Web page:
In the exhibition we see a ‘careful and deliberate attention to the forming and making of the art object’ i.e. its precise operations. It is the intensity and consistency of colour in a Leigh Martin, the exact measurement of shapes in Morley and Biltereyst, the perfectly parallel lines of Ivanoff’s digit paintings, the carefully constructed effect of Monique Jansen’s tapestry like patterns, Clary Stolte’s deliberately placed, crisply white and straight-edged square multiples and the even, perfect apertures of Kennedy’s works. And yet, it is this very attention which facilitates its disappearance as we experience a final work, a final object, rather than the fact of its maker and the processes and actions necessary in its construction. On the one hand this ‘disappearance’ of the artist enables “the advent of the painting in its own terms.” However, it also requires the viewer to consider the work very carefully so as to see and experience the multiple facets of which it is comprised, which can be conceptualised on various registers. So there is an indeterminacy here – a multiplicity of viewpoints, as well as a not knowing, an exploring, a testing, an experimentation. We see that, for instance, in Kennedy’s practice of drilling holes into a canvas, thus corrupting the integrity of the picture plane, in Jansen’s use of screen-print and oil stick in representing soft-geometric patterns, in Biltereyst’s multi-disciplinary approach, with graffiti, graphic design and photography informing his painted works, in Noel Ivanoff approaching painting tactilely and conflating painting as artistic practice with painting as object through the use of the crate form, and finally in Clary Stolte’s bubble gum work (a work consisting entirely of chewed pink bubble gum stuck to the gallery wall), studio set-up and use of white multiples . As the Stolte states, “My work… is to experiment with searching for the right way to show my work.” But again, this indeterminacy also applies to the fullness of these works – how much they really contain. In order to really ‘see’ these pieces we really have to look again and our looking cannot be cursory, but necessitates its own deliberateness and careful scrutiny in order to unveil this palimpsest.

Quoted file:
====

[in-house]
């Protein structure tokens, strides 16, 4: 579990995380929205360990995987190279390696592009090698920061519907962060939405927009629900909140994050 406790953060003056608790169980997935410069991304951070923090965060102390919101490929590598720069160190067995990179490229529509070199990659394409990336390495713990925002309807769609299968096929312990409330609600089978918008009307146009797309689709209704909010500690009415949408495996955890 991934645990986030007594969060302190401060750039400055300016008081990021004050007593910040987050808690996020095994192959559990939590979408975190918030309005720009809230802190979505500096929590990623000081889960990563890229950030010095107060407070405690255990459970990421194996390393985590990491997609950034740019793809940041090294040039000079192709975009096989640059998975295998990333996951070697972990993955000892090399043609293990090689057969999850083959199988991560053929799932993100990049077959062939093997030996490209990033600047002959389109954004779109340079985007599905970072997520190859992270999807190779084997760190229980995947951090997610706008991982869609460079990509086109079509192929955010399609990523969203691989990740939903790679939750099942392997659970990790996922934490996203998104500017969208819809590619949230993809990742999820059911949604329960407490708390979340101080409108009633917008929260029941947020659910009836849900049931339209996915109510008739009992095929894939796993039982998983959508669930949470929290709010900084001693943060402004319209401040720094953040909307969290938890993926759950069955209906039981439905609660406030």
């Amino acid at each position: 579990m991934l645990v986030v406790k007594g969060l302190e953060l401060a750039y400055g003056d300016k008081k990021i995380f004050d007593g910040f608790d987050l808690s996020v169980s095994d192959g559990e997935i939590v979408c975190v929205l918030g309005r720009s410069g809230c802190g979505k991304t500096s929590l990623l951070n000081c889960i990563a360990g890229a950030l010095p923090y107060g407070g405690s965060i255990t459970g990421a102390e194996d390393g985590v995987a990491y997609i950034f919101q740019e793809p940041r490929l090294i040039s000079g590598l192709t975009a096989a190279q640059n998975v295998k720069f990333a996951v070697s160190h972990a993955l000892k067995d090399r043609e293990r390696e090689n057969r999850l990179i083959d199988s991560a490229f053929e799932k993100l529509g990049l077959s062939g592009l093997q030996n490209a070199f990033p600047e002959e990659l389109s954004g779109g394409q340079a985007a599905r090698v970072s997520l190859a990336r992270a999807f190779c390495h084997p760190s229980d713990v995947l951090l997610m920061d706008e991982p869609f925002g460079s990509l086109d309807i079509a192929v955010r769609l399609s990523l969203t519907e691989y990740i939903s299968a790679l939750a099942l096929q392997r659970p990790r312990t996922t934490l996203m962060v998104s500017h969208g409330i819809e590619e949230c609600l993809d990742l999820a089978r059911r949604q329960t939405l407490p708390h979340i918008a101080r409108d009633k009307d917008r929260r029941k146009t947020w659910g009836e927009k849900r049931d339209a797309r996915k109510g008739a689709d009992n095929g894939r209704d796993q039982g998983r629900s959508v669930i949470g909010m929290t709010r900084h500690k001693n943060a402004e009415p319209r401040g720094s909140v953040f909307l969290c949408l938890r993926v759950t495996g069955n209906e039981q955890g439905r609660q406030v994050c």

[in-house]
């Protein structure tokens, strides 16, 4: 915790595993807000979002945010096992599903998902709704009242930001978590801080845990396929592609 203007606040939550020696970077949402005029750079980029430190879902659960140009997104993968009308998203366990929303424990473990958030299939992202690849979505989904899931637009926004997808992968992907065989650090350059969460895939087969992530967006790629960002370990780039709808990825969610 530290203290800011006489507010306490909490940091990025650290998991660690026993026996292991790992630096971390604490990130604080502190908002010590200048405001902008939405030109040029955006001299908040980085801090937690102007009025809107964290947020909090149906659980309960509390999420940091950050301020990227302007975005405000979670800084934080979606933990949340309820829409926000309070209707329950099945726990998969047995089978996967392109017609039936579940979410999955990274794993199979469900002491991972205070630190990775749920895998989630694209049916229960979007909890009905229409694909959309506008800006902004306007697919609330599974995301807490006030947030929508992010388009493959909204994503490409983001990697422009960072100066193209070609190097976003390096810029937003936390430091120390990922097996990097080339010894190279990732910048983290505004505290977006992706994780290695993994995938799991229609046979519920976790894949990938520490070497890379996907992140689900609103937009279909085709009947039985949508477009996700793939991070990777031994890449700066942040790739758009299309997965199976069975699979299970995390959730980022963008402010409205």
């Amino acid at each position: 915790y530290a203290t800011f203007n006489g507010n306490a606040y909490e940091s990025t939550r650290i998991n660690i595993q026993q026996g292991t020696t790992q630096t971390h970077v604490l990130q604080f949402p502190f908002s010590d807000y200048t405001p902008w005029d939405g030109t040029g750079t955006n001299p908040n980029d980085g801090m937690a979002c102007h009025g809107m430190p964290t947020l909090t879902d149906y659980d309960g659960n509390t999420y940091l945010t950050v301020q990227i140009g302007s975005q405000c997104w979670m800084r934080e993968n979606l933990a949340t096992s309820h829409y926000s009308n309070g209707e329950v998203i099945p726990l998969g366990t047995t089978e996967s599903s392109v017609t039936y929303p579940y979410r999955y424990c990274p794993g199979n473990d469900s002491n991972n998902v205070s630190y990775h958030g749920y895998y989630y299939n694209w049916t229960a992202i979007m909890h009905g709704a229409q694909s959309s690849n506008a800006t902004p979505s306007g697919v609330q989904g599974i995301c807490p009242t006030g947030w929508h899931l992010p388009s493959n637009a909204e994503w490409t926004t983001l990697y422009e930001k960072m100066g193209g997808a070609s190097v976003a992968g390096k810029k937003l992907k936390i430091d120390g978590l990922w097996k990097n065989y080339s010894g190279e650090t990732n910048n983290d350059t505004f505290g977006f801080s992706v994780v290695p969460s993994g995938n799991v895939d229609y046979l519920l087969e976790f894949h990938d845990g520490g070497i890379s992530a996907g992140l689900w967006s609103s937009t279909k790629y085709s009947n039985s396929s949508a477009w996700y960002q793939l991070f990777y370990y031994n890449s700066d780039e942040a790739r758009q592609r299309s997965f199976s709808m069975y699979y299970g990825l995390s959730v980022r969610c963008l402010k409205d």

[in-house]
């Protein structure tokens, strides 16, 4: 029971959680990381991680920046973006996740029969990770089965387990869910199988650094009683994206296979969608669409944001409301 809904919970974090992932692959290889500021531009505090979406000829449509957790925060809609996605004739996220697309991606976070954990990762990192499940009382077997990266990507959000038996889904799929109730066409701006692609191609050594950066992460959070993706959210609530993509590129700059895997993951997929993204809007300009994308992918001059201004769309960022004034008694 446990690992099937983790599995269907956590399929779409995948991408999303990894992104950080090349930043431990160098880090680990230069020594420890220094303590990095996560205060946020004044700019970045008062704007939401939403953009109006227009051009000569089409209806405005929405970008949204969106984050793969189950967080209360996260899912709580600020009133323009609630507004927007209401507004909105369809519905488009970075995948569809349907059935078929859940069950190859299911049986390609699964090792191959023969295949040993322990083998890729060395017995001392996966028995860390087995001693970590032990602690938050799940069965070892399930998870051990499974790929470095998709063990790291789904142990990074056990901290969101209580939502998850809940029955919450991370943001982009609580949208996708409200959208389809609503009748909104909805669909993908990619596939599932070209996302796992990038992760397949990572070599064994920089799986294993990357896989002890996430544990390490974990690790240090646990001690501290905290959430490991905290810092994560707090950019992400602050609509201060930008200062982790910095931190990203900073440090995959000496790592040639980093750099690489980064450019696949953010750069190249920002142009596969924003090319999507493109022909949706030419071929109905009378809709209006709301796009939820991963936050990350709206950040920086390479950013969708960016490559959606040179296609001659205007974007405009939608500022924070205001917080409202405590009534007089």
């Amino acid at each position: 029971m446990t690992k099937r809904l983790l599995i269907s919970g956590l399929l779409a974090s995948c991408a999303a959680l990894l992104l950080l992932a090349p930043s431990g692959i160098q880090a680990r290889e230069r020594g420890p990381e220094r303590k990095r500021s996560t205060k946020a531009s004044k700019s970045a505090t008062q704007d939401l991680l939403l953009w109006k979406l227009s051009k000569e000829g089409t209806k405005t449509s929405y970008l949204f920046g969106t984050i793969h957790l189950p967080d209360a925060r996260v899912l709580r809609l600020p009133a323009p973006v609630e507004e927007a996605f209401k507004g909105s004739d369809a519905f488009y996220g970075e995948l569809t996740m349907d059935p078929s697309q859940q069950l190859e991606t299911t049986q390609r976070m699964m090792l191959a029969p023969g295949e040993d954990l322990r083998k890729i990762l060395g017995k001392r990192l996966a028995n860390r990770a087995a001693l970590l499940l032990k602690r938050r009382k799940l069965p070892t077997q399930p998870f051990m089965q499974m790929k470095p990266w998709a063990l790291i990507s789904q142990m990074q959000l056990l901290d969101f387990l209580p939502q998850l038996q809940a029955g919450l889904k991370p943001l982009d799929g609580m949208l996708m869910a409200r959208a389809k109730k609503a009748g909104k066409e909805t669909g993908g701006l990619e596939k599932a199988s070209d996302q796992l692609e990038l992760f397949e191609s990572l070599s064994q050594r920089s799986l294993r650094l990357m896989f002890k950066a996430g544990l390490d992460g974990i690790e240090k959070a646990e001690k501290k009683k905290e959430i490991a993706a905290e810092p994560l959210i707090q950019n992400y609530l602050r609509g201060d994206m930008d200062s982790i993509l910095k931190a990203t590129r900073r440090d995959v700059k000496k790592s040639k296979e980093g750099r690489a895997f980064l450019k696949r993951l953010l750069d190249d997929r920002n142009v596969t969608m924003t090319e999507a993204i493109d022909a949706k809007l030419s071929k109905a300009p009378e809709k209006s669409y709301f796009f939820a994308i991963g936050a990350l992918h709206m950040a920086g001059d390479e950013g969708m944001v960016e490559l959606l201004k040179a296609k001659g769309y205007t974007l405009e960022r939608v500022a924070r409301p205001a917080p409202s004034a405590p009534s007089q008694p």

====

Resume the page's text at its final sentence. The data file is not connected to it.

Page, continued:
Kari Schmidt is a BA/LLB (Hons) student at the University of Otago, Dunedin, New Zealand, majoring in Art History. She has worked and volunteered at numerous art institutions including the Dunedin Public Art Gallery, the Blue Oyster Project Space and Glue Gallery and written for Dunedin based publications including Critic Magazine, Gyro Magazine, Marrow Magazine and the Blue Oyster Yearly Review. Her most recent project was a zine entitled Femme & Oddities based in Amsterdam, NL, launched alongside a gig and art exhibition in the historic squatting institution of De Slang and featured on the new website of collective OT301. She is currently studying in Heidelberg.

image: clary stolte, chewing gum on wall, installation view @ precise operations